There is no indication that the petrol price will be stabilized anytime soon.
South Africans were spared the brunt of a nasty increase in petrol prices in September, thanks to government intervention, but October is expected to be a horror show.
Motorists breathed a sigh of relief earlier this month when it was announced that instead of petrol prices rising by an expected 25 cents per litre, government efforts kept the bump below 5 cents.
Government intervention can only go so far
Energy Minister Jeff Radebe was gracious enough to afford South Africans a much-needed reprieve, following a string of consecutive fuel hikes stretching since April. Still, motorists are paying more for petrol than ever before.
Radebe bemoaned international influences for the planned increase but maintained that this was a ‘once off’ effort implemented by the government to allow South Africans some breathing room, saying:
“Despite the fact that these increases were caused mainly by international factors‚ the department has decided to intervene temporarily this month. This is a once-off temporary intervention to provide some relief to motorists and consumers against fuel price hikes.”
But this government intervention has resulted in some dire consequences that are expected to hit motorists next month. In fact, it would seem that staving off an increase in petrol prices in September has doubled the damage in October.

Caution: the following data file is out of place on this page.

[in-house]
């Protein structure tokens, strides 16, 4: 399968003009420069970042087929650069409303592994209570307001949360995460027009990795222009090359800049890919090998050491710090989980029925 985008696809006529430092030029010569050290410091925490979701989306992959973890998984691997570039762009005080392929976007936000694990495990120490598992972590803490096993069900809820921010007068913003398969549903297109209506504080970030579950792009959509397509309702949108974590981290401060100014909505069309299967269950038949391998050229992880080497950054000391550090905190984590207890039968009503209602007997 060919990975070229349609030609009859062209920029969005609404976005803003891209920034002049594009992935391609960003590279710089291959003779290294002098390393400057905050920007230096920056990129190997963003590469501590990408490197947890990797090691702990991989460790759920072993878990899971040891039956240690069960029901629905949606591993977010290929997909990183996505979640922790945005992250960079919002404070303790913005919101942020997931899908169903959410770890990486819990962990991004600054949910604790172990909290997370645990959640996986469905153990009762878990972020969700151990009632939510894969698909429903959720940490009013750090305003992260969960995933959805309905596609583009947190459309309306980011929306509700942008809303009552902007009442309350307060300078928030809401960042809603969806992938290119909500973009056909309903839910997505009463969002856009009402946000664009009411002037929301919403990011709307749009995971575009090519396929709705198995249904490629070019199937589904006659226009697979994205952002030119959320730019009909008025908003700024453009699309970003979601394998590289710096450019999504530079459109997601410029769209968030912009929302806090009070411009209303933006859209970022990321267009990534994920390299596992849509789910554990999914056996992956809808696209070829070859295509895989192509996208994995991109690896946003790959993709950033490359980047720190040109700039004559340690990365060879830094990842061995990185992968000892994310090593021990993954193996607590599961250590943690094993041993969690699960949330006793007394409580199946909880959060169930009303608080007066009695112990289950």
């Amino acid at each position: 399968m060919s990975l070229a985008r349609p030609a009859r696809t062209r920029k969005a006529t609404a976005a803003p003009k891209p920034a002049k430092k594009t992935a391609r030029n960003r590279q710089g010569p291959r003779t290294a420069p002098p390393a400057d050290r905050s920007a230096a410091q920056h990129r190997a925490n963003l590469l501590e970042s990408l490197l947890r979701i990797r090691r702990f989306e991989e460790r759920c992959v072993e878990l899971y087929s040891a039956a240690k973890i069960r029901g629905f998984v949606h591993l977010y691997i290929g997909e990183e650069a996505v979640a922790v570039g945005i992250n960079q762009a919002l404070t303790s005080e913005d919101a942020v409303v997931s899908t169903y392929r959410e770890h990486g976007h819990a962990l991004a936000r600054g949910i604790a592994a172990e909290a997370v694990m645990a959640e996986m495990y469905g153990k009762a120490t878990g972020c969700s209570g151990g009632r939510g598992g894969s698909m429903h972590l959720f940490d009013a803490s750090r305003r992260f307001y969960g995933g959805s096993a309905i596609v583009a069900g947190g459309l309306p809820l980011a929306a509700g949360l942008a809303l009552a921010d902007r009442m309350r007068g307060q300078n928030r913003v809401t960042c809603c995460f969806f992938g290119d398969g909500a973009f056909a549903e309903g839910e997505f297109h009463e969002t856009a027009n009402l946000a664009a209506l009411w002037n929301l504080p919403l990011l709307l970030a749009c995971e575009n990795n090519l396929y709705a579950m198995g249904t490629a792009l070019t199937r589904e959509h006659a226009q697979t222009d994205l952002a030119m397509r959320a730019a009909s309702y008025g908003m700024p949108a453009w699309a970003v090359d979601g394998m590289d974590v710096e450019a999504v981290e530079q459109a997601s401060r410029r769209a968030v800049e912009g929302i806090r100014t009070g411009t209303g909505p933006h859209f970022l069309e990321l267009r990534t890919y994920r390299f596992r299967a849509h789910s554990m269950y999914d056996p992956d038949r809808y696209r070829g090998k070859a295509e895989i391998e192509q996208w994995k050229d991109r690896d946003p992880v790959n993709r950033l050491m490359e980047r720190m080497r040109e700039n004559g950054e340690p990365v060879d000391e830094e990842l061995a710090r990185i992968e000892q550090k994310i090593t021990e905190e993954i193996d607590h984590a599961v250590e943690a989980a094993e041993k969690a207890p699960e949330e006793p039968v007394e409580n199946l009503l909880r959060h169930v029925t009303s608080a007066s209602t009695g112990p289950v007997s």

Petrol prices: October expectations
The Central Energy Fund (CEF) has warned of an astronomical increase in petrol prices come October. It’s the kind of fuel hike that nightmares are made of. According to the report, which has been republished by various news outlets, motorists could be forced to cough R1 more per litre next month.
This would push the price per litre, for 95 petrol, well beyond R17. However, it must be noted that this is only likely to occur should international crude oil prices continue to rise and the local currency continues to fall.
Unfortunately for South Africans, the country has just entered a technical recession, the first of its kind since 2009, which has put further strain on an already trembling rand. The silver lining is that the rand seems to have now stabilised around R15 to the US dollar.
If the rand continues to firm, along with the price of crude, South African’s could be spared a monstrous increase in petrol prices. However, if the rand dips and the price of crude soars, motorists are in for a rough ride come October.